When You Can’t Wait

When You Can’t Wait

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Learning to treat & manage incontinence with aging adults
with guest author, Mollie Hammer, PT, DPT

Urinary Incontinence (UI) is the loss of bladder control due to the inability to control when and how urination happens. Not only can this be an overwhelming issue for aging adults and caregivers, it can also be an embarrassing issue that seniors find difficult to talk about. Studies suggest up to 60% of aging adults may experience incontinence episodes. These episodes vary from a small annoyance to a major disruption in a seniors life that may keep them from being less active for fear of leaking. The increase in urgency and frequency to urinate causes seniors to rush to the bathroom at all hours of the day which interrupts their preferred activities. Moreover, this is an important fiscal concern as many seniors and their families report spending as much as $200-300 per month on disposable incontinence products. 

Incontinence can have more severe health outcomes including increasing fall risk, depressive symptoms leading to decreased quality of life, and decreased skin health. When older adults have a strong sense to urinate and are worried they won’t make it to the bathroom in time they may hurry to the restroom and are more likely to fall. Older adults may experience depressive symptoms and decreased perceived health that comes with losing independence and control when they do and do not urinate. Lastly, when older adults continue to have leaking this can affect skin integrity leading to skin breakdown.

Incontinence is more prevalent in those with dementia or Alzheimer’s Disease. A decline in cognition can result in higher instances of incontinence due to stress, decreased interoception (the ability to understand and feel what is going on inside of your body), or difficulty locating the restroom. If you’re managing incontinence as a family member or caregiver, here are some additional tips:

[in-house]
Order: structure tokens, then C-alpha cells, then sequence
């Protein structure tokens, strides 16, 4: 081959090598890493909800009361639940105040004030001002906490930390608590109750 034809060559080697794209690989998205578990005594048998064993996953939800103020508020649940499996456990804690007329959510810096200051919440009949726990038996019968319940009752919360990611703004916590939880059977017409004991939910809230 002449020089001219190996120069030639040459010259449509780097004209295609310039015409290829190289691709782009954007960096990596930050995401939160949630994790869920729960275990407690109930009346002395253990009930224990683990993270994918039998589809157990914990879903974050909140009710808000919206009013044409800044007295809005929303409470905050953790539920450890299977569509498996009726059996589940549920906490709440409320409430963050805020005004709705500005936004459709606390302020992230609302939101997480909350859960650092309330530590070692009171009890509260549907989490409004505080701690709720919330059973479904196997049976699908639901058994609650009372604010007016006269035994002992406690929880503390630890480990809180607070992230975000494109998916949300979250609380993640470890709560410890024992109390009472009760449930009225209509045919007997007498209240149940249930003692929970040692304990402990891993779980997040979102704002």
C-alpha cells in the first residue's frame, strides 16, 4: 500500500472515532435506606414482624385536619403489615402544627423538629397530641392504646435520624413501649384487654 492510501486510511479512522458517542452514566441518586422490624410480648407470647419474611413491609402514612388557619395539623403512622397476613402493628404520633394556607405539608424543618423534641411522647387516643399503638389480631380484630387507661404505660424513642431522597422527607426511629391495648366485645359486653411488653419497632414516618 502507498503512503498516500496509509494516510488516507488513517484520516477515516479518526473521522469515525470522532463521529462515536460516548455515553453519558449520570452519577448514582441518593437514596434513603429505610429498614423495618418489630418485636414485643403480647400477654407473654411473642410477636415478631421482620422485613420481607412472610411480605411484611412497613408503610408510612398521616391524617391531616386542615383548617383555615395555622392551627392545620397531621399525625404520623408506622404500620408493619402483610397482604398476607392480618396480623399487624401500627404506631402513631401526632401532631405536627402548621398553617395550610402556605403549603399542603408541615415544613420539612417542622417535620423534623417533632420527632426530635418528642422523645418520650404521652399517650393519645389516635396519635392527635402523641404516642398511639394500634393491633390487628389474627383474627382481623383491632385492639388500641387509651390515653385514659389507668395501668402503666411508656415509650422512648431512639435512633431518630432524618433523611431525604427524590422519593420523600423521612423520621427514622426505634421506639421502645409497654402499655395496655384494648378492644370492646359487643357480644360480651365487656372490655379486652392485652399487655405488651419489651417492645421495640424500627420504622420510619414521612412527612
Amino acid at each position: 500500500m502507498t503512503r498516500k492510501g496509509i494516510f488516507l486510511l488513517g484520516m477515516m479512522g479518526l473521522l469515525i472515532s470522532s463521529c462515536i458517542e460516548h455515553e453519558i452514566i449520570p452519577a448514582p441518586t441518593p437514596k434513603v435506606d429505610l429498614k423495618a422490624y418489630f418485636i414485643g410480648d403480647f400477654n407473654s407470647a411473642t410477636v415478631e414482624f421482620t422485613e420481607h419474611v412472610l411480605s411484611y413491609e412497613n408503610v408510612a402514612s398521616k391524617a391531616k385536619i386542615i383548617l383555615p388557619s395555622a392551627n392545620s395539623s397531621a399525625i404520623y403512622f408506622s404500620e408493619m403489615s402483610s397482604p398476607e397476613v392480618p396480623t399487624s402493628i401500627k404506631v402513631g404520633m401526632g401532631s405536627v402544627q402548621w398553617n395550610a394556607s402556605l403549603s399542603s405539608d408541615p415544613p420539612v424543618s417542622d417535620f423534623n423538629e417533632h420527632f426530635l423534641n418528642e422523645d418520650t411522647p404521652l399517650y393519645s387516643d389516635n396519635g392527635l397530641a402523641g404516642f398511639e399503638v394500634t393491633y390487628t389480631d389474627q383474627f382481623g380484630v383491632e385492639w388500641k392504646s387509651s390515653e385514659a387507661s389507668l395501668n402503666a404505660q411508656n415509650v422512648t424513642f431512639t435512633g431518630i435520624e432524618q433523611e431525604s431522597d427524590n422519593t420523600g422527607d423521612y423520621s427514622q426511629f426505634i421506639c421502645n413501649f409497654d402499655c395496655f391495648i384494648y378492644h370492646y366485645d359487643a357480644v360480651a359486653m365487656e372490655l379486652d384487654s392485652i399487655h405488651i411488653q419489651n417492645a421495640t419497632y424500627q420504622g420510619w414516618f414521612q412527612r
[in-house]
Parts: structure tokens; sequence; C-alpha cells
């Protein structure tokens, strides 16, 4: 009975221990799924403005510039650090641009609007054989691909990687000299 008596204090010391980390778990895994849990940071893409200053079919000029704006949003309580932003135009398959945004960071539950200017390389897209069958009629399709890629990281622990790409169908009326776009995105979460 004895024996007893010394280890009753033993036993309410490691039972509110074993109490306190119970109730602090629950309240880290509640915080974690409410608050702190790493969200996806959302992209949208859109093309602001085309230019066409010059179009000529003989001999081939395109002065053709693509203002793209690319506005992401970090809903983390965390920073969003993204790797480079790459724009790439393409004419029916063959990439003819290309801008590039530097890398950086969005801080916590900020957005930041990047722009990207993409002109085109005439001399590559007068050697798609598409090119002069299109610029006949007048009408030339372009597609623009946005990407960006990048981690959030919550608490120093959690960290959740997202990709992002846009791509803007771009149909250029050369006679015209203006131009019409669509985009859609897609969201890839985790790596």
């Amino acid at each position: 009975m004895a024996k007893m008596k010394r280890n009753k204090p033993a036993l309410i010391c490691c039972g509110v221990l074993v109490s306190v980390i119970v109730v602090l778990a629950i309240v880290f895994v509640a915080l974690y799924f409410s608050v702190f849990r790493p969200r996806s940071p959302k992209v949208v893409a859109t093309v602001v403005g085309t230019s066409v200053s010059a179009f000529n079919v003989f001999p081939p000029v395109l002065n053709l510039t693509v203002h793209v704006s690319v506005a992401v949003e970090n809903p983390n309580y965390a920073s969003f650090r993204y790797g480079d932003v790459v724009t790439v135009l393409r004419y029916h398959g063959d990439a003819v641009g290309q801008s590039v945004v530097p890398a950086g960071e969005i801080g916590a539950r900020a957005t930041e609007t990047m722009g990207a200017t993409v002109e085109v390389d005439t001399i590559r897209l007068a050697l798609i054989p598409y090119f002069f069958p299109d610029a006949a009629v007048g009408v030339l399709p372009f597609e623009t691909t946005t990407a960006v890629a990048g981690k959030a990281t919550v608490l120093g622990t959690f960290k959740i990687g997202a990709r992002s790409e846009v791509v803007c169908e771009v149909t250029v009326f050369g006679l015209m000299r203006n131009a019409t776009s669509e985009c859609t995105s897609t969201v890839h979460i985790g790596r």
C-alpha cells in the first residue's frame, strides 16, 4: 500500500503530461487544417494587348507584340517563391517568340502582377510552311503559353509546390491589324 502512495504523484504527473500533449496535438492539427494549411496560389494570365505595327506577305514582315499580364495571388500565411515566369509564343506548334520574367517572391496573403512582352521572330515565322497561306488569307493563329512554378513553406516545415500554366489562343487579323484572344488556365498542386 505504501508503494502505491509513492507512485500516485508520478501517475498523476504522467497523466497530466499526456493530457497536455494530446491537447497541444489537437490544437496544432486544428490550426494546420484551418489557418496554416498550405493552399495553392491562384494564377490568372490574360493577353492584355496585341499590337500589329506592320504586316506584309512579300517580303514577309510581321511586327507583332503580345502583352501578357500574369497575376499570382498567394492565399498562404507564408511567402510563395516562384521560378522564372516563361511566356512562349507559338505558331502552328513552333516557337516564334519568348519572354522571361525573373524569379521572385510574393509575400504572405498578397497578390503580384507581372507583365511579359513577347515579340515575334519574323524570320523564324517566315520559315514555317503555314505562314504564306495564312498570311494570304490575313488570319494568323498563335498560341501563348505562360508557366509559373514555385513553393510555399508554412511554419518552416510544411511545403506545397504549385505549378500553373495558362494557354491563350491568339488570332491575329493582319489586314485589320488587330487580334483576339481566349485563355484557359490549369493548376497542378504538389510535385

• Journal

    • Use the guidelines above, including tracking frequency, food, and drink. 

    • Include what time accidents happen, and how often.

  • Create a Toileting Schedule & Stick To It!

    • Use the journal to determine how frequently your loved one is needing to use the restroom.

    • Use reminders to encourage your loved one to use the restroom prior to the urge.

      • Written reminders, phone alarms or voice assistants are great tools.

  • Deep Breathing Exercises

    • Practice deep abdominal or belly breathing with your loved one to help relax the pelvic muscles during urination.

  • Check out the Environment

    • Is the bathroom easy to find? Is the path to the bathroom cluttered? Is the toilet accessible? Is it easy for your loved one to get on and off the toilet?

  • Toileting at Night

    • Is your loved one able to safely walk to the bathroom at night? Would they benefit from additional lighting or a bedside urinal or commode?

  • Consider Your Words

    • Urinary incontinence is embarrassing and stressful. Remind your loved ones that accidents happen.

If you or a loved one is struggling with urinary incontinence, seek the advice of a professional. Incontinence is a multifaceted issue often requiring creative solutions. A professional can help you to identify specific strategies to help manage incontinence in your situation. 

Prior to purchasing any equipment, it is always best to consult a professional to provide specialized recommendations to your situation. A professional may suggest multiple pieces of equipment to help manage you or a loved one’s incontinence. Common recommendations may include:

About Mollie Hammer, PT, DPT

Mollie is a physical therapist in the Des Moines metropolitan area. She received her Doctor of Physical Therapy from Washington University School of Medicine in St. Louis and has training for urinary incontinence from the Academy of Pelvic Health Physical Therapy. Her interests include pelvic, maternal, and social determinants of health throughout the lifespan with a strong emphasis on public health and improving access to care. In her free time she enjoys walking her rescue Boston Terrier, reading with a cup of coffee, and running. Check out her blog here.